New definitive stamps hit the streets

After a delay to get Canada Post newest rate increase approved, Canada’s two batches of definitive stamps are now on the market, just a few months later than usual. In previous years, the newest batches of definitives have been rolled out in January. This year, however, because Canada Post wanted a new rate of $1 for single stamp sales and 85 cents for booklets, the new rate had to go through an approval process. Up until March 31, 2014 the corporation has been selling stamps with the same design as the 2013 permanent-rate stamps, but with a 63-cent value printed instead of the P mark. In order to put those stamps to use on mail, a 22-cent insect definitive has been issued.
The stamp depicts a monarch butterfly. Designed and illustrated by Keith Martin, who also created the earlier issues of low-value beneficial insect definitives, the stamp shows a single monarch against a blue background.

The make-up rate stamp was printed by Canadian Bank Note and will be printed as needed. It was produced using five-colour lithography on Tulles Russell paper with 13+ perforations with water-activated adhesive. It is sold in panes of 50 stamps with no self-adhesive version. A total of 17,400 official first-day covers (OFDC) have been produced and corner blocks and corner sets are also available to collectors. Known for its annual migration between Canada and Mexico each year, it takes four generations of butterflies to make the 8,000 km round trip. Many gather on Pelé Island, Ont., which is the location used for the cancel on the OFDC, which shows a flock of monarchs fluttering across its surface.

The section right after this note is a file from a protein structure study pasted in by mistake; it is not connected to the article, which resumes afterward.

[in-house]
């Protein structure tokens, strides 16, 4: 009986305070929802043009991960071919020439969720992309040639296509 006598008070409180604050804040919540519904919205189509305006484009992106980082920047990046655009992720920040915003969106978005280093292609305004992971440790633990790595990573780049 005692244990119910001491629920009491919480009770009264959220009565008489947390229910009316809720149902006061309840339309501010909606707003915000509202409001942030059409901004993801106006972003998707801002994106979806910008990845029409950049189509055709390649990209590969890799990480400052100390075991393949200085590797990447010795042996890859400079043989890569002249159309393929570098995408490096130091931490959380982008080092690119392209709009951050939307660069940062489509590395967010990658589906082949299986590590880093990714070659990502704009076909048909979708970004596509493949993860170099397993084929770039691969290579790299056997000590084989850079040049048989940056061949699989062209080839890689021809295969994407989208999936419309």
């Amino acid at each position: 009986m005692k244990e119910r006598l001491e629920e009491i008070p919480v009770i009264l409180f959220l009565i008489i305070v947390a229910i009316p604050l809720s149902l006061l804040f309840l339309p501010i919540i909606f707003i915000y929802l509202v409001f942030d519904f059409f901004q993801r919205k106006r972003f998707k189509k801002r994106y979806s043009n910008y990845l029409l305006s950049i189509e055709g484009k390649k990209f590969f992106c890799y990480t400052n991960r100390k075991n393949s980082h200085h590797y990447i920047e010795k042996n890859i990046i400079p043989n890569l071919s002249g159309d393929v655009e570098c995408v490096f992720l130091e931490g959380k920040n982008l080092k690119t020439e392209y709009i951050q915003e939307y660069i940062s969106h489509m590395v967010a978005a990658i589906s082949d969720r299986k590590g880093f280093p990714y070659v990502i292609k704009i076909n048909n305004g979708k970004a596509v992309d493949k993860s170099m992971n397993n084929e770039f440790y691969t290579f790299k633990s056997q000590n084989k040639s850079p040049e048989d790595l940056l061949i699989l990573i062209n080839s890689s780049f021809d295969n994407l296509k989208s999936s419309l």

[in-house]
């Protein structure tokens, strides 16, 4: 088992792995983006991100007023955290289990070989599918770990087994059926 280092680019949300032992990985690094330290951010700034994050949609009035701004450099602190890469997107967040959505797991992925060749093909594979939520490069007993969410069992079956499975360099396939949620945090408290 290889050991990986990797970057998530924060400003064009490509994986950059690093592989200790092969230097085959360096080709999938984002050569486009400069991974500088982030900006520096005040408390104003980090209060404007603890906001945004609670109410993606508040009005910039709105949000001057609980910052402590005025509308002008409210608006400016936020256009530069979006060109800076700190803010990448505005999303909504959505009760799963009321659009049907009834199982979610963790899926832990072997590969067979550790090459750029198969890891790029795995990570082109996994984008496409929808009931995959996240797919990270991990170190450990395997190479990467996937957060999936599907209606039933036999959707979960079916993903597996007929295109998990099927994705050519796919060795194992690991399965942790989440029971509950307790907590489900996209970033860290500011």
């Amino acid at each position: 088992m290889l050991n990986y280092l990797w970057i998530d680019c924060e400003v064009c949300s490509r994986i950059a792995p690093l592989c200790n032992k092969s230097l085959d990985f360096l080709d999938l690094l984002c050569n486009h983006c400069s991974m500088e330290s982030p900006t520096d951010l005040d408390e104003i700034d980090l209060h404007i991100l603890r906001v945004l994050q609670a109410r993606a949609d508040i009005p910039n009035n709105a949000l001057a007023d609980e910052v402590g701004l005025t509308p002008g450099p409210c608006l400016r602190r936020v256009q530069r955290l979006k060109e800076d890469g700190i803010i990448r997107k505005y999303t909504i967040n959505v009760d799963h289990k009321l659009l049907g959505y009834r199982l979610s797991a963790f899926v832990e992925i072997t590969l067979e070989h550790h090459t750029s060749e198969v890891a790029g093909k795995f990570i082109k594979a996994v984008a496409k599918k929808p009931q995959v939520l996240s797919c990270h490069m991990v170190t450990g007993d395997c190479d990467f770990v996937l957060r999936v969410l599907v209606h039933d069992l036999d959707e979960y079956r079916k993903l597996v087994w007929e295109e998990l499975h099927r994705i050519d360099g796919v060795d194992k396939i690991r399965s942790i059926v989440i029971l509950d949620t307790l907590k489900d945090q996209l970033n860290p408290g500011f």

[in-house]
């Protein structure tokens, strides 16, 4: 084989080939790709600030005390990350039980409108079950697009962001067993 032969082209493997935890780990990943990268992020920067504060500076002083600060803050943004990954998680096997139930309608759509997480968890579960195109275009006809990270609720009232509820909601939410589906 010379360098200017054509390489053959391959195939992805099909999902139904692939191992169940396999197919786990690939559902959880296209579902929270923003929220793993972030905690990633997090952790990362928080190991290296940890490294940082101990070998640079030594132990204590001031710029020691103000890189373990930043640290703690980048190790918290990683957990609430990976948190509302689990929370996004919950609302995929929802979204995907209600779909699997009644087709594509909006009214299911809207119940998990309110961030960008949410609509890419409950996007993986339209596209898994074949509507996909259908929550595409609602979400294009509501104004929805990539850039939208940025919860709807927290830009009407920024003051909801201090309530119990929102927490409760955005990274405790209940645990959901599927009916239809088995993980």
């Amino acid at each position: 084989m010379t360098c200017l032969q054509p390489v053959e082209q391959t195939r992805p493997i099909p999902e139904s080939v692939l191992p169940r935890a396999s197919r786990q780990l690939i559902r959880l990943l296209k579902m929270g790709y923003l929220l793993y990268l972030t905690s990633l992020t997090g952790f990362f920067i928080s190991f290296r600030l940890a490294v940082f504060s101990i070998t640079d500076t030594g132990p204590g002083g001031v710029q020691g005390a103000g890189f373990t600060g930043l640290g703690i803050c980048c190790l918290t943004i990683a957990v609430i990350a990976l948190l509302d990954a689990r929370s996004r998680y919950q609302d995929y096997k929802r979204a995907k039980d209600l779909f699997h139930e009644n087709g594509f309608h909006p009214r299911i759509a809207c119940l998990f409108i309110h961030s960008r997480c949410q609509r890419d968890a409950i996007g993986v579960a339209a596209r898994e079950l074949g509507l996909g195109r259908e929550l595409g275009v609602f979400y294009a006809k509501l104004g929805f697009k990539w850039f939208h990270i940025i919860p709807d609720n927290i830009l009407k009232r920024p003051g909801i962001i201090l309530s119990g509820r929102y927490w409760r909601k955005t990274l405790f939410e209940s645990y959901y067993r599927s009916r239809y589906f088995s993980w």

The workhorses of the definitive program continue to be the baby animal’s series, now in its fourth year. In addition to be issued in domestic, United States, and international rates, the stamps are also sold in both coils and booklets. Coils are used for large volume mailers, and at postal counter for single stamp sales. The four stamps in the 2014 issue have also been designed by Monique Dofour and Sophie Lafortune using photographs. The permanent-rate domestic stamp shows a pair of beavers. It is being sold in coils of 100 stamps and large coils of 5,000 stamps. Strips of four or 10 stamps are also offered for collectors, who can purchase stamps from both size coils in order to get both formats. A second definitive with the $1 single stamp rate has also been issued featuring the burrowing owl. That stamp is being offered in coils of 50 stamps, and in strips of four or 10 stamps. The other stamps also reflect the new rates.

The domestic oversize rate of $1.80 is represented by an Atlantic puffin stamp. That rate is sold in booklets of 10, and coils of 50. Again, collectors can purchase strips of four or 10 stamps taken from coils. The new $1.20 rate to the U.S. has a mountain goat kid and the $2.50 international rate has an elk. That U.S. and international-rate stamps are being sold in booklets of six stamps and coils of 50, with strips of four or 10 stamps being offered to the philatelic community. The self-adhesive stamps were printed by Lowe-Martin on Tullis Russell paper with simulated perforations in continuous printing.